I.C. Angles Investment Post
“Be fearful when others are greedy, and greedy when others are fearful.” – Warren Buffett, legendary investor
Recent volatility in the stock market has served as a barometer of investor sentiment and in my analysis only further confirms my recent market call, that regardless of near term price action, long-term investors should now be fearful of stocks. Most investors far too often end up buying high, selling low and realizing disappointing returns. A case in point is the current bull market that began in 2009. For the first few years, when prices were considerably lower, investors were much more fearful than now and inclined to sell or shun stocks. Of course that is what makes for a stock market bottom and the start of a new bull market–the investment herd selling their stocks, when things are at their worst. And the financial media only serves to exacerbate matters. Pushing stories of risks around depressions, financial calamity and double-dip recessions, when the market was bottoming. But that was actually the best time to be greedy. Now prices are much higher. And the investment herd is greedy to get a piece of stock market gains, while the financial media is favoring stories about how pull backs are buying opportunities. In my opinion, now is the time to be fearful and instead use rallies as selling opportunities… that is if you’re goal is to go contrary to the herd by buying low and selling high.
Reason to Fear in the Precedents
Both this bull market and economic recovery are beyond the average respective duration, and that should be reason for worry. This is an old bull market that based on history is far more likely to be near its end than its beginning. Other historical comparisons also give reason to worry. The below chart courtesy of Doug Short shows bad-bear-to-bull market cycles (Crash of 1929, 1973 oil embargo, 2000 Tech Crisis and the 2007 Financial Crisis). These comparisons show that such bad-bear-to-bull cycles have a long duration that typically runs for very similar time periods, and would imply a market top within a few more months. Then again, maybe this bad-bear-to-bull cycle will run longer than the others. And maybe this market will run far longer than the average, on the order of the 1990-2000 bull market. Maybe one of the weakest economic recoveries of the last century will generate one of the strongest, longest bull markets ever. But the level of confidence being exhibited from investors, currently holding and buying stocks at these levels, in such an optimistic outcome, seems misplaced at best.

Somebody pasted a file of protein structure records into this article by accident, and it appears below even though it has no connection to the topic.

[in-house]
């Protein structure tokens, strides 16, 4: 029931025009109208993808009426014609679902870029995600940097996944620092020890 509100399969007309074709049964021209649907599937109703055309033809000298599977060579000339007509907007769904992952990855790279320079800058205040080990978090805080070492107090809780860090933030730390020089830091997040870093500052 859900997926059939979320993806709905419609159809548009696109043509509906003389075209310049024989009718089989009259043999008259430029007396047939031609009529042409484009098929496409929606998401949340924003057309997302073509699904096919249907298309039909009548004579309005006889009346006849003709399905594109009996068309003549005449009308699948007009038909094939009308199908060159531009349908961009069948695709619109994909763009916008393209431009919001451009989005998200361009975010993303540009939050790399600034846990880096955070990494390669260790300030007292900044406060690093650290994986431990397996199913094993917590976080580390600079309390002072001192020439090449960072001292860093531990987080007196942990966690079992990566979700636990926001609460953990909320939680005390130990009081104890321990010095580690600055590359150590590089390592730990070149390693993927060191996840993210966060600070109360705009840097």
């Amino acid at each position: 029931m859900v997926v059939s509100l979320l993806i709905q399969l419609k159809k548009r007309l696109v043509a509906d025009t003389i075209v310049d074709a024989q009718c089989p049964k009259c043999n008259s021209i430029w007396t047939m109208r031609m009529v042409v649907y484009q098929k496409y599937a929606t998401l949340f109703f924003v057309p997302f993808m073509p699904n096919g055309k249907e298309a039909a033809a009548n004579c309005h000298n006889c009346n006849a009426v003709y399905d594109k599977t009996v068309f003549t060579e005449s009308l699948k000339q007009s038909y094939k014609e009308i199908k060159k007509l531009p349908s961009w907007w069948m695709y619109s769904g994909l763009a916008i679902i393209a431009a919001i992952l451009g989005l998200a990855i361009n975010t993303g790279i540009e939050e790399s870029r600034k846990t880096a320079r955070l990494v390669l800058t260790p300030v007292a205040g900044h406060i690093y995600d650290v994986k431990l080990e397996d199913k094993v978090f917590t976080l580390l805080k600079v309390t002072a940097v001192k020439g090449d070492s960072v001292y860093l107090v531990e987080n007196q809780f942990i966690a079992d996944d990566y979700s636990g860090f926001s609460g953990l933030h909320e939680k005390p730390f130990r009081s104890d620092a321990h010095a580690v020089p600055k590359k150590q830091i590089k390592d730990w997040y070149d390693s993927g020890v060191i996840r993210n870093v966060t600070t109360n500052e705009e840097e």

Lack of Fear is a Sign of a Top
After stocks steadily climbing for over five years, there is good reason to now be getting fearful instead of greedy, when you look at historical precedent, as well as underlying fundamentals. Instead, current popular opinion seems to now treat any sell off as a buying opportunity. As stocks sold off recently there were few worries expressed of a market top. Instead, the consensus seemed to be to urge investors not to panic and to hold onto stocks, if not to buy more on the dips. This is in stark contrast to the early years of this bull market, where the fear of a double dip recession seemed omnipresent. There are many examples of this change in sentiment, but one of my favorites to illustrate just how far away we have moved from fear to greed is this recent Bloomberg article “Why the Stock Market Rally is Bad News,” detailing how the recent rally in stock prices after the sell off is bad news, because the selling didn’t last long enough for more investors to buy stocks, before the market returns to its inexorable rise. There just doesn’t seem to be a lot of fear or panic, and that is actually bad news for those holding stocks.